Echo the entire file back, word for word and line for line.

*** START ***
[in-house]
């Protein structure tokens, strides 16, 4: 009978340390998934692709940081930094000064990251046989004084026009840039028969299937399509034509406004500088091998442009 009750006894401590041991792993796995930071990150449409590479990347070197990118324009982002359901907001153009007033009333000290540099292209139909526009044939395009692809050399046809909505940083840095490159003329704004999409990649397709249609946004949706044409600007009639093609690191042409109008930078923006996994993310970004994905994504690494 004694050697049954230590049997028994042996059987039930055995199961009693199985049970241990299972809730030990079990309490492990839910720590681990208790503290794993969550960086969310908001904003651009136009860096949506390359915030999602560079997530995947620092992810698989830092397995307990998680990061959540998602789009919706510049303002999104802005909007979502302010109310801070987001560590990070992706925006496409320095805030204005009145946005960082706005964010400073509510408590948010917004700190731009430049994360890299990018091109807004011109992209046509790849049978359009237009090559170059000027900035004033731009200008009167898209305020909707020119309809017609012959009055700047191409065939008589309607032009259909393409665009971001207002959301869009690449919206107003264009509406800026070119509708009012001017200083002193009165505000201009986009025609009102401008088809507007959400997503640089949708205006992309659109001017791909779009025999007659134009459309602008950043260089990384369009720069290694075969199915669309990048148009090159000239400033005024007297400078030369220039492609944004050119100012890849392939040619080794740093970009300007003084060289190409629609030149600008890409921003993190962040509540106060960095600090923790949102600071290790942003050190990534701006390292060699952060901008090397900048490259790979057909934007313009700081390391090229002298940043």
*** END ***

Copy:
[in-house]
């Protein structure tokens, strides 16, 4: 009978340390998934692709940081930094000064990251046989004084026009840039028969299937399509034509406004500088091998442009 009750006894401590041991792993796995930071990150449409590479990347070197990118324009982002359901907001153009007033009333000290540099292209139909526009044939395009692809050399046809909505940083840095490159003329704004999409990649397709249609946004949706044409600007009639093609690191042409109008930078923006996994993310970004994905994504690494 004694050697049954230590049997028994042996059987039930055995199961009693199985049970241990299972809730030990079990309490492990839910720590681990208790503290794993969550960086969310908001904003651009136009860096949506390359915030999602560079997530995947620092992810698989830092397995307990998680990061959540998602789009919706510049303002999104802005909007979502302010109310801070987001560590990070992706925006496409320095805030204005009145946005960082706005964010400073509510408590948010917004700190731009430049994360890299990018091109807004011109992209046509790849049978359009237009090559170059000027900035004033731009200008009167898209305020909707020119309809017609012959009055700047191409065939008589309607032009259909393409665009971001207002959301869009690449919206107003264009509406800026070119509708009012001017200083002193009165505000201009986009025609009102401008088809507007959400997503640089949708205006992309659109001017791909779009025999007659134009459309602008950043260089990384369009720069290694075969199915669309990048148009090159000239400033005024007297400078030369220039492609944004050119100012890849392939040619080794740093970009300007003084060289190409629609030149600008890409921003993190962040509540106060960095600090923790949102600071290790942003050190990534701006390292060699952060901008090397900048490259790979057909934007313009700081390391090229002298940043």